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Data gaps in Southwest Colorado limit what we know about local climate change

Lack of radar and spotty ground monitoring make long-term forecasting difficult
Brad Riddle, operations manager at Durango-La Plata County Airport, looks over the airport’s weather monitoring station on Friday. The station is maintained by the National Weather Service. Its temperature data extends back to 1996 and precipitation data to 2000. (Jerry McBride/Durango Herald)

The Four Corners has a radar problem. The San Juan Mountains block signals from the nearest National Weather Service office in Grand Junction, leaving the region blind to low-elevation storms.

A proposed radar project in La Plata County meant to fill in data gaps has been in the queue since 2019 after the Colorado Department of Local Affairs awarded the county $1.7 million to construct a new radar system.

Location problems have stalled the project, but the continued push for radar has raised concern about another issue: climate data gaps.

A 2017 National Oceanic and Atmospheric Administration map shows radar coverage across the U.S. A new radar system in La Plata County was supposed to decrease coverage gaps, but the project has yet to come to fruition. (Courtesy of National Oceanographic and Atmospheric Administration)

Southwest Colorado has fewer weather monitoring stations than the East Coast and other parts of the U.S., according to Colorado state climatologist Russ Schumacher.

“The issue is more acute in the West where it’s more sparsely populated and the complex terrain makes the weather and climate so complicated,” he said. “Ideally, you’d have lots and lots of data quantifying what’s happening at all of these locations because they can vary quite a bit from place to place.”

Climate scientists rely on monitoring stations and the continuous data they collect over years to understand how the climate is changing. But in Southwest Colorado few weather stations have been collecting data long enough or consistently enough for scientists to determine how climate change is affecting communities in the region.

Brian Boughton, a La Plata County volunteer coordinator for the Community Collaborative Rain, Hail & Snow Network (CoCoRaHS), shows a ruler he uses to measure snow depth. Boughton collects data from his office location at the Durango Tech Center and at his home near Ignacio. (Jerry McBride/Durango Herald)

“There have been stations in Durango, but they’ve come and gone over time,” Schumacher said. “... But what we really could use is data that was collected 30 or 40 or 100 years ago, which obviously you can’t go back and get.”

Scientists create 30-year “climate normals” to understand the typical climate of a place. They use these normals, which include temperature, precipitation and other variables, as a baseline to compare daily weather, predict future conditions and assess climate change.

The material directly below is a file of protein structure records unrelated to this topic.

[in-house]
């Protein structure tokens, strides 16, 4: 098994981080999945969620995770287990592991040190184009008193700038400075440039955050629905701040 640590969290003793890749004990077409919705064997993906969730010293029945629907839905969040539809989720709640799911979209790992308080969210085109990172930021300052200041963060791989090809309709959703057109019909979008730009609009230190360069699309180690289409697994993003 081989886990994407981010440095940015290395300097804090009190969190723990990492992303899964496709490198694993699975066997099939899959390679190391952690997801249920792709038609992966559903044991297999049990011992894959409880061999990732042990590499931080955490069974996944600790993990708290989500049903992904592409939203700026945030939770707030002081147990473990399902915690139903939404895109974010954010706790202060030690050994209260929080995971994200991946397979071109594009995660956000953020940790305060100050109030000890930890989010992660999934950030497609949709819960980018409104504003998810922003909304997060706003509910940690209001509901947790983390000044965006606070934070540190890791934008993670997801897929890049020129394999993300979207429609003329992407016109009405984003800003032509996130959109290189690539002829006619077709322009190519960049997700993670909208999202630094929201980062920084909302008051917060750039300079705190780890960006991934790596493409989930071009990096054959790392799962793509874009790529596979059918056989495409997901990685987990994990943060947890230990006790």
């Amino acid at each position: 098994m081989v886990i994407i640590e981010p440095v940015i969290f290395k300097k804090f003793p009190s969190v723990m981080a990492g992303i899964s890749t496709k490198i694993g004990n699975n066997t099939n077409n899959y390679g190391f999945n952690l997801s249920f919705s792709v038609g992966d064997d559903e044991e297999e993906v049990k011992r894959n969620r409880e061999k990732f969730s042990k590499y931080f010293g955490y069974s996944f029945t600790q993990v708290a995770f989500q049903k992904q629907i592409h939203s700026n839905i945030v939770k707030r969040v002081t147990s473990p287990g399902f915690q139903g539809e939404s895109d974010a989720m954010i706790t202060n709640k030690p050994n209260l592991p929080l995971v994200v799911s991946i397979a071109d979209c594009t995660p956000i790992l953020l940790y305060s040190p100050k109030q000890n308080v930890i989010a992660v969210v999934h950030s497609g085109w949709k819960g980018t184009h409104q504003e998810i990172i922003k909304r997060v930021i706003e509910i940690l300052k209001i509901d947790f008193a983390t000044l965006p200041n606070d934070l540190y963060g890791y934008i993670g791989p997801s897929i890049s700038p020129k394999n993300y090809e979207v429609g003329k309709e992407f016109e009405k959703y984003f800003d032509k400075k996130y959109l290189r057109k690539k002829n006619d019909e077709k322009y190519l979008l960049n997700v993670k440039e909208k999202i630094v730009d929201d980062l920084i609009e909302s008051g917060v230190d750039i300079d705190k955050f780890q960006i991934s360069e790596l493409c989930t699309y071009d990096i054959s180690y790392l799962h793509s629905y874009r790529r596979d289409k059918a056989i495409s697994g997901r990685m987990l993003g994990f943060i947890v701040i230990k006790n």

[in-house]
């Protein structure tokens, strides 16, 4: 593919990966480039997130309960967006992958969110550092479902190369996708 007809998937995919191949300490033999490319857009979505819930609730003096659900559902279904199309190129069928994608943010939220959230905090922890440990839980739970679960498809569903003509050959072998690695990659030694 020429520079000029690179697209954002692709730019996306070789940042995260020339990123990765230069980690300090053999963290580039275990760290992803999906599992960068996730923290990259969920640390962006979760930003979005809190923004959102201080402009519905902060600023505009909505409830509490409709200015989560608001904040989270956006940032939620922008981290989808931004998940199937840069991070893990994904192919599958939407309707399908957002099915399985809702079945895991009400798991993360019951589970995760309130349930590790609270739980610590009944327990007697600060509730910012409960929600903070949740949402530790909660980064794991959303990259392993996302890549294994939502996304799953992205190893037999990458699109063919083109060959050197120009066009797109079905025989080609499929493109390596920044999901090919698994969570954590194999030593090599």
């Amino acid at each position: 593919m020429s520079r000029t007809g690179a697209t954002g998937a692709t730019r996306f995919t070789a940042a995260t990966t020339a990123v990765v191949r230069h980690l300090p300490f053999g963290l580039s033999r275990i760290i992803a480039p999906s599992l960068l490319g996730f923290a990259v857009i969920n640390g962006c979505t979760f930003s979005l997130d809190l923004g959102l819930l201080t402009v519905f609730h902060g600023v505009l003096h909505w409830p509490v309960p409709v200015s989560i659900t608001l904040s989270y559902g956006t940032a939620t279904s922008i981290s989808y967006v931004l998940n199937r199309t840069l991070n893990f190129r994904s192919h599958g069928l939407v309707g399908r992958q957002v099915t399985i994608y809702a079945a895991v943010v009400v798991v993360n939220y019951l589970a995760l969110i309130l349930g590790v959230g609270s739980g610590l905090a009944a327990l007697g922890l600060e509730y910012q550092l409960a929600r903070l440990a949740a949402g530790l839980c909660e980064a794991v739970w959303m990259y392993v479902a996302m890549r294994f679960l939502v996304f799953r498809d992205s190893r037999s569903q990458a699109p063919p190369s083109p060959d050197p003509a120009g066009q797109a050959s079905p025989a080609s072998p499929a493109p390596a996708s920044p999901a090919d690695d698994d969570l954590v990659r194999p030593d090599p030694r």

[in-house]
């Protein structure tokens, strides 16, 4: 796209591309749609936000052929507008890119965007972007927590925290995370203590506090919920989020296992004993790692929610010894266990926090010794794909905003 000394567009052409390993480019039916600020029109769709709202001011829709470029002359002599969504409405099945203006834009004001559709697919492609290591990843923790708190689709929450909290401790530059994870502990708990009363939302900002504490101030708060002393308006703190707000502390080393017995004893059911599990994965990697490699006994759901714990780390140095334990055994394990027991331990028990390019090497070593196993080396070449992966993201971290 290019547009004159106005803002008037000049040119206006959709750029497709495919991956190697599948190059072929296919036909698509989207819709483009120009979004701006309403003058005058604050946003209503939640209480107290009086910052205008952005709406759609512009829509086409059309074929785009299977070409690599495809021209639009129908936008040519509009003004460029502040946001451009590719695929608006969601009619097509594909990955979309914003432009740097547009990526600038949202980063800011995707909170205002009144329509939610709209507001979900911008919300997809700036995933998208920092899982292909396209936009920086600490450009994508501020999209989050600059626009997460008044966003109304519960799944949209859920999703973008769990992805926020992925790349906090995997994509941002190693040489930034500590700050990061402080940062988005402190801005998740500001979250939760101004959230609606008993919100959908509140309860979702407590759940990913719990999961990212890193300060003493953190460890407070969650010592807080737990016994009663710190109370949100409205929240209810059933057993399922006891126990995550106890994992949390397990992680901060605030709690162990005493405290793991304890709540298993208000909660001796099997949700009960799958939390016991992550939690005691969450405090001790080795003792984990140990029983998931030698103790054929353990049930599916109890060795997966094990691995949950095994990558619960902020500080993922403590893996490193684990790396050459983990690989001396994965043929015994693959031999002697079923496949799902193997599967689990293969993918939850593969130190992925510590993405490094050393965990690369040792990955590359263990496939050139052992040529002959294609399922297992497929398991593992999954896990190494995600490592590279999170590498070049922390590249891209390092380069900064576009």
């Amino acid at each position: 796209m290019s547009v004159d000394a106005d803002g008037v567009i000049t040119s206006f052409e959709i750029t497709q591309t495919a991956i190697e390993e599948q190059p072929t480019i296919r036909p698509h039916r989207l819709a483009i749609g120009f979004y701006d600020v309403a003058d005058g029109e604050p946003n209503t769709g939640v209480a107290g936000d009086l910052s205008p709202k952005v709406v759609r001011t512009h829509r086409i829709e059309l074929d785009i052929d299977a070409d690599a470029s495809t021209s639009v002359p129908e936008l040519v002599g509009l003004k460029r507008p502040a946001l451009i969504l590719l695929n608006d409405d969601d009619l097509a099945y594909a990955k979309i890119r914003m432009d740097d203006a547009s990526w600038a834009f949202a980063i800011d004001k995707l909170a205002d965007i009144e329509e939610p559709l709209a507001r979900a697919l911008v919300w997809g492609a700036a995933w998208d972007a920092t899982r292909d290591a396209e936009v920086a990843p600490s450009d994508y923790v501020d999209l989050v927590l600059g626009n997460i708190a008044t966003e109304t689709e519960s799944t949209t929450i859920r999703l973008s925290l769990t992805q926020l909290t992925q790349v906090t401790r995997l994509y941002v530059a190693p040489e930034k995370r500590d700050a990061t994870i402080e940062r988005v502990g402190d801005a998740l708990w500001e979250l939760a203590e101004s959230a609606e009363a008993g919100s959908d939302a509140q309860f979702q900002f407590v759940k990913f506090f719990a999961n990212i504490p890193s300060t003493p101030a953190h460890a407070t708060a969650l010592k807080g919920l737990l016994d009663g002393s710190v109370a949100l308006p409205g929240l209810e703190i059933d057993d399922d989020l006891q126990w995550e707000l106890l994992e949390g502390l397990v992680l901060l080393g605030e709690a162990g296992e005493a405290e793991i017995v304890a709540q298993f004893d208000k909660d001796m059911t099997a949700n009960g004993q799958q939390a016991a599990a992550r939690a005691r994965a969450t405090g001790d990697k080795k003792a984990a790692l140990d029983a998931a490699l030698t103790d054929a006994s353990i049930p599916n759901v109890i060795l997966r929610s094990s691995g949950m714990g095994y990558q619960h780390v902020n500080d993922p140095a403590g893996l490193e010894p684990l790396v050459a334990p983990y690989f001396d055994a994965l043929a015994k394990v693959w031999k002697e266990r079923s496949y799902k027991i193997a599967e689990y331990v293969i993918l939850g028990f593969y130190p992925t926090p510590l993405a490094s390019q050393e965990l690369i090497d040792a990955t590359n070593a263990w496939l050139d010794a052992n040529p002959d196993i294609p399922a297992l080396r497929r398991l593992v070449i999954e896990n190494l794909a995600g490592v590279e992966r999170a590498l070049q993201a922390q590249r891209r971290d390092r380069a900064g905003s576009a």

To create these normals, or to determine any climate change trends, scientists need at least 30 years of continuous data.

In Southwest Colorado, few monitoring stations have been running continuously for that long. Many have only been placed in the last two or three decades.

Durango-La Plata County Airport’s temperature data extends back to 1996 and its precipitation data to 2000, according to the National Oceanic and Atmospheric Administration’s NOWData.

Ignacio’s NOAA weather monitoring data dates to 2000.

Mancos has data that dates back to 1898, but it has significant gaps in years of coverage. The station has been continuously recording temperature since only 1997 and precipitation since 2013.

Without this data, climate scientists can’t create climate normals or establish trends as the planet warms. Models that rely on this on-the-ground data become less accurate.

In some cases, scientists will have to wait at least a decade for the data they need.

Schumacher said the lack of data is a concern, but it’s not a cause for alarm.

“I’m not too worried that we will be we missing out on those big-picture trends just because we’re missing data in a particular spot,” he said. “But of course, the more information the better.”

Climate researchers turn to other weather stations in the region to understand how the climate is changing.

Mesa Verde National Park, which has been consistently recording data since 1922, and Cortez, which has been consistently recording data since 1930, are two stations that Schumacher and his team at the Colorado Climate Center use to study climate change in Southwest Colorado.

“If you’ve got data in a nearby area and it’s showing that it’s warming, you can probably have some confidence that that same trend is happening nearby,” he said. “But with things like precipitation, that doesn’t necessarily work. It may not be raining and snowing the next town over, the next county over.”

“In places with complex terrain like in western Colorado, you can never have too much data,” he said.

How would more data help local planning?

Though climate scientists know broadly how climate change is affecting, and will affect, Southwest Colorado, the data gaps in the region have significant consequences.

Water managers could use localized climate data to better understand how climate change is affecting the flow of water, allowing them to notify water users of potential shortages and make decisions about infrastructure projects.

City and county managers who plan years in advance could incorporate climate change into their analyses.

“I can’t even begin to imagine what we would do with it, because we just don’t have it,” said La Plata County Manager Chuck Stevens.

“I’m confident that we would find a way to interpret the data if we had it because it would certainly be beneficial to our long-term planning efforts and to any updates that we would do to the land-use code or the comprehensive plan,” he said.

The gaps in climate data are perhaps most visible with drought and water resources.

“Climate data is crucial for understanding drought. Because anytime that we’re trying to analyze a drought, we’re measuring it against what has happened before,” said Peter Goble, a climatologist and drought specialist with Colorado State University’s Colorado Climate Center.

According to the most recent National Climate Assessment released in 2018, rising temperatures will worsen drought in the western U.S. as snow shifts to winter rain and soils dry out. Droughts will be more severe and may become more frequent.

Drought driven in part by increasing temperatures shrunk Colorado River flows by 19% from 2000 to 2014, a 2017 study by the Colorado River Research Group showed.